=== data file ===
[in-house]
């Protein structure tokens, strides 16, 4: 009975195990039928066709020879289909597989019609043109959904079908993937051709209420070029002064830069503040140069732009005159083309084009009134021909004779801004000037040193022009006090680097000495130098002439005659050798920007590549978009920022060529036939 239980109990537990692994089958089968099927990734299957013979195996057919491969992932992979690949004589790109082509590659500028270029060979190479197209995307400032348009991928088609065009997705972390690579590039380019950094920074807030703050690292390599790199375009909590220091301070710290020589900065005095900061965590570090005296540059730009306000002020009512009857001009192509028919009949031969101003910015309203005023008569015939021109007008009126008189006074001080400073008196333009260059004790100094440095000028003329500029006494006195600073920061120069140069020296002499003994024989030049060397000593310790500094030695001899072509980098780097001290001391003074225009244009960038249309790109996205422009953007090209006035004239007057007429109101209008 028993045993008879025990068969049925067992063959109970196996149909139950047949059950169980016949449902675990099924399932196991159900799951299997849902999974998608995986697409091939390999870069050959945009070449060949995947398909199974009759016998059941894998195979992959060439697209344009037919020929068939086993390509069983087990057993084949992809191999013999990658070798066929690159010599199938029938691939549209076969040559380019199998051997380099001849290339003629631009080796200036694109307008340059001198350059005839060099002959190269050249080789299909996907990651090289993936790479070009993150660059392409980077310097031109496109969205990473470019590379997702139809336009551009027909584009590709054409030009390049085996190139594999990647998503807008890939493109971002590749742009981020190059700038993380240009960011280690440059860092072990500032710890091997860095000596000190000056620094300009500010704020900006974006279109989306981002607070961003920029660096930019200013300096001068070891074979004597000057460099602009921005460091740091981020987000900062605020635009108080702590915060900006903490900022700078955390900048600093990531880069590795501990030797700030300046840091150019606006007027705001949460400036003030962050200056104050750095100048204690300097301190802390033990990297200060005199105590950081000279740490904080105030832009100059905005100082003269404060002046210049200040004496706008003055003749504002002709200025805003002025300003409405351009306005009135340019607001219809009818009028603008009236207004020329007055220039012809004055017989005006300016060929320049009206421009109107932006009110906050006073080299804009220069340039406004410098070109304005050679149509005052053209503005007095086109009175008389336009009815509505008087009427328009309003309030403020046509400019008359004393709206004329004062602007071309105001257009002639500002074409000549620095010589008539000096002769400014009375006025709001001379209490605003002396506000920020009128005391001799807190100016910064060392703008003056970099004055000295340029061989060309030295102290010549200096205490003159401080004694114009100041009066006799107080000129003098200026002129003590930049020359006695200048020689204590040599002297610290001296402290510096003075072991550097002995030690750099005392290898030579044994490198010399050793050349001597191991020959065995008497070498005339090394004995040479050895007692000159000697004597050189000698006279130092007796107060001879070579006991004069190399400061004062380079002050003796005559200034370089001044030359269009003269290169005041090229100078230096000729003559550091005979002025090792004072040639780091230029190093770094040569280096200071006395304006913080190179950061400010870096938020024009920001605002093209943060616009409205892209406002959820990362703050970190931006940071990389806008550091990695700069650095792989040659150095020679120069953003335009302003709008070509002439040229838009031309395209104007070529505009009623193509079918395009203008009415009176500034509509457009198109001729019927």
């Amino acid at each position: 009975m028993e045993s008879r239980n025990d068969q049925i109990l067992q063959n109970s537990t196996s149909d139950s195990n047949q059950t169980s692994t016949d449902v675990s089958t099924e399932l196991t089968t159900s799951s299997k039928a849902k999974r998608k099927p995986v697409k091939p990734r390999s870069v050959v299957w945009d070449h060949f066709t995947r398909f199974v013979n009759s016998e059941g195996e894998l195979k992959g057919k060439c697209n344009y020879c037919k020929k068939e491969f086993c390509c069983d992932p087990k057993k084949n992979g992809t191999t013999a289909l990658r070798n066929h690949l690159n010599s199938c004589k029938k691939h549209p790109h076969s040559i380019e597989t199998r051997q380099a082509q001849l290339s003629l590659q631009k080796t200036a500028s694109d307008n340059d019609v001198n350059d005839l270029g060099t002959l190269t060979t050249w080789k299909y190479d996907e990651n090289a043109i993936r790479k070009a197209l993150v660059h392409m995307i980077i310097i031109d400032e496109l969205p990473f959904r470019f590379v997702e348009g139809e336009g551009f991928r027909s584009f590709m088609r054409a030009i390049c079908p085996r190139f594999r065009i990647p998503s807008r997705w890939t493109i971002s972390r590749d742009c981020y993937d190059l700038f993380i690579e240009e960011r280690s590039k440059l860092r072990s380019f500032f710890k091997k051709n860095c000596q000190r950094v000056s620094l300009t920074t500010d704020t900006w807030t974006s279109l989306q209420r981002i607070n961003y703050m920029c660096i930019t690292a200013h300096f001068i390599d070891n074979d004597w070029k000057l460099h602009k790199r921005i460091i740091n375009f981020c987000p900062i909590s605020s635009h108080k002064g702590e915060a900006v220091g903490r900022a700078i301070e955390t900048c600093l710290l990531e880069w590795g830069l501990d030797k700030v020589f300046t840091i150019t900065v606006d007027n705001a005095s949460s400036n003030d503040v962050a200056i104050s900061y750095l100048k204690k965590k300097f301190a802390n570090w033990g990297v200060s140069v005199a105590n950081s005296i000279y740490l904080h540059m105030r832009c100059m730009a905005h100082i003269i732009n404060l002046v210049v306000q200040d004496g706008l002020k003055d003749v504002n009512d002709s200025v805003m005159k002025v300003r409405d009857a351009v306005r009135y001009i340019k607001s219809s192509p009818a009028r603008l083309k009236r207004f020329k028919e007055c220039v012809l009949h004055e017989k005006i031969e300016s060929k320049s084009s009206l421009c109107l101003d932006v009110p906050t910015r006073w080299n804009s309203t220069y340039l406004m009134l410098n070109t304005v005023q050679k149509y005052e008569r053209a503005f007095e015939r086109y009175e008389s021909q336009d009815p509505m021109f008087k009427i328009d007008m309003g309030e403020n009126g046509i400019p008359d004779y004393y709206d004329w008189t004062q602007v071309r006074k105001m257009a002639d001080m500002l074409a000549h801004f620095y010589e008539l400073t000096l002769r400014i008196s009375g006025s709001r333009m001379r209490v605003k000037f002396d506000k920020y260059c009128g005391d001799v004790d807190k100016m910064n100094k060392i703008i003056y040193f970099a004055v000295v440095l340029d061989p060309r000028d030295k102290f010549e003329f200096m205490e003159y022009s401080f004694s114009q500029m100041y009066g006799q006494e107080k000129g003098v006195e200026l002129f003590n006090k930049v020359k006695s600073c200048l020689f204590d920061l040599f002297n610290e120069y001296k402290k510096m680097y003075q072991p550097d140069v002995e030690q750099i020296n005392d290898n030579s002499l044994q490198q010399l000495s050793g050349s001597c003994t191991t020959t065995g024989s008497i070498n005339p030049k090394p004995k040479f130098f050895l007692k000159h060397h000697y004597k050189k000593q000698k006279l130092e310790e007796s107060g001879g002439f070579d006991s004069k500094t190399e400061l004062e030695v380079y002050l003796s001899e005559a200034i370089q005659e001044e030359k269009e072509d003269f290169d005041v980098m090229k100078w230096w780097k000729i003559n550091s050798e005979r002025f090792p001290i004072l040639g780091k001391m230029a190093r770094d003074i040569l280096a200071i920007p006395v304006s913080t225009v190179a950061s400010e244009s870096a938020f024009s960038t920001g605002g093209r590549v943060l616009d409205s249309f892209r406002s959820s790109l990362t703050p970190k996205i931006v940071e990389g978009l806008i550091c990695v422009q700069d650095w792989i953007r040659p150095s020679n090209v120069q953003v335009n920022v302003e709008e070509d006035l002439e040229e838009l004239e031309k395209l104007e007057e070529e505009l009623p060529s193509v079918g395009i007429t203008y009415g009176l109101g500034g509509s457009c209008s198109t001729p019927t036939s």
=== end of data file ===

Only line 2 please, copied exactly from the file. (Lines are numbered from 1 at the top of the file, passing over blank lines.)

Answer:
């Protein structure tokens, strides 16, 4: 009975195990039928066709020879289909597989019609043109959904079908993937051709209420070029002064830069503040140069732009005159083309084009009134021909004779801004000037040193022009006090680097000495130098002439005659050798920007590549978009920022060529036939 239980109990537990692994089958089968099927990734299957013979195996057919491969992932992979690949004589790109082509590659500028270029060979190479197209995307400032348009991928088609065009997705972390690579590039380019950094920074807030703050690292390599790199375009909590220091301070710290020589900065005095900061965590570090005296540059730009306000002020009512009857001009192509028919009949031969101003910015309203005023008569015939021109007008009126008189006074001080400073008196333009260059004790100094440095000028003329500029006494006195600073920061120069140069020296002499003994024989030049060397000593310790500094030695001899072509980098780097001290001391003074225009244009960038249309790109996205422009953007090209006035004239007057007429109101209008 028993045993008879025990068969049925067992063959109970196996149909139950047949059950169980016949449902675990099924399932196991159900799951299997849902999974998608995986697409091939390999870069050959945009070449060949995947398909199974009759016998059941894998195979992959060439697209344009037919020929068939086993390509069983087990057993084949992809191999013999990658070798066929690159010599199938029938691939549209076969040559380019199998051997380099001849290339003629631009080796200036694109307008340059001198350059005839060099002959190269050249080789299909996907990651090289993936790479070009993150660059392409980077310097031109496109969205990473470019590379997702139809336009551009027909584009590709054409030009390049085996190139594999990647998503807008890939493109971002590749742009981020190059700038993380240009960011280690440059860092072990500032710890091997860095000596000190000056620094300009500010704020900006974006279109989306981002607070961003920029660096930019200013300096001068070891074979004597000057460099602009921005460091740091981020987000900062605020635009108080702590915060900006903490900022700078955390900048600093990531880069590795501990030797700030300046840091150019606006007027705001949460400036003030962050200056104050750095100048204690300097301190802390033990990297200060005199105590950081000279740490904080105030832009100059905005100082003269404060002046210049200040004496706008003055003749504002002709200025805003002025300003409405351009306005009135340019607001219809009818009028603008009236207004020329007055220039012809004055017989005006300016060929320049009206421009109107932006009110906050006073080299804009220069340039406004410098070109304005050679149509005052053209503005007095086109009175008389336009009815509505008087009427328009309003309030403020046509400019008359004393709206004329004062602007071309105001257009002639500002074409000549620095010589008539000096002769400014009375006025709001001379209490605003002396506000920020009128005391001799807190100016910064060392703008003056970099004055000295340029061989060309030295102290010549200096205490003159401080004694114009100041009066006799107080000129003098200026002129003590930049020359006695200048020689204590040599002297610290001296402290510096003075072991550097002995030690750099005392290898030579044994490198010399050793050349001597191991020959065995008497070498005339090394004995040479050895007692000159000697004597050189000698006279130092007796107060001879070579006991004069190399400061004062380079002050003796005559200034370089001044030359269009003269290169005041090229100078230096000729003559550091005979002025090792004072040639780091230029190093770094040569280096200071006395304006913080190179950061400010870096938020024009920001605002093209943060616009409205892209406002959820990362703050970190931006940071990389806008550091990695700069650095792989040659150095020679120069953003335009302003709008070509002439040229838009031309395209104007070529505009009623193509079918395009203008009415009176500034509509457009198109001729019927």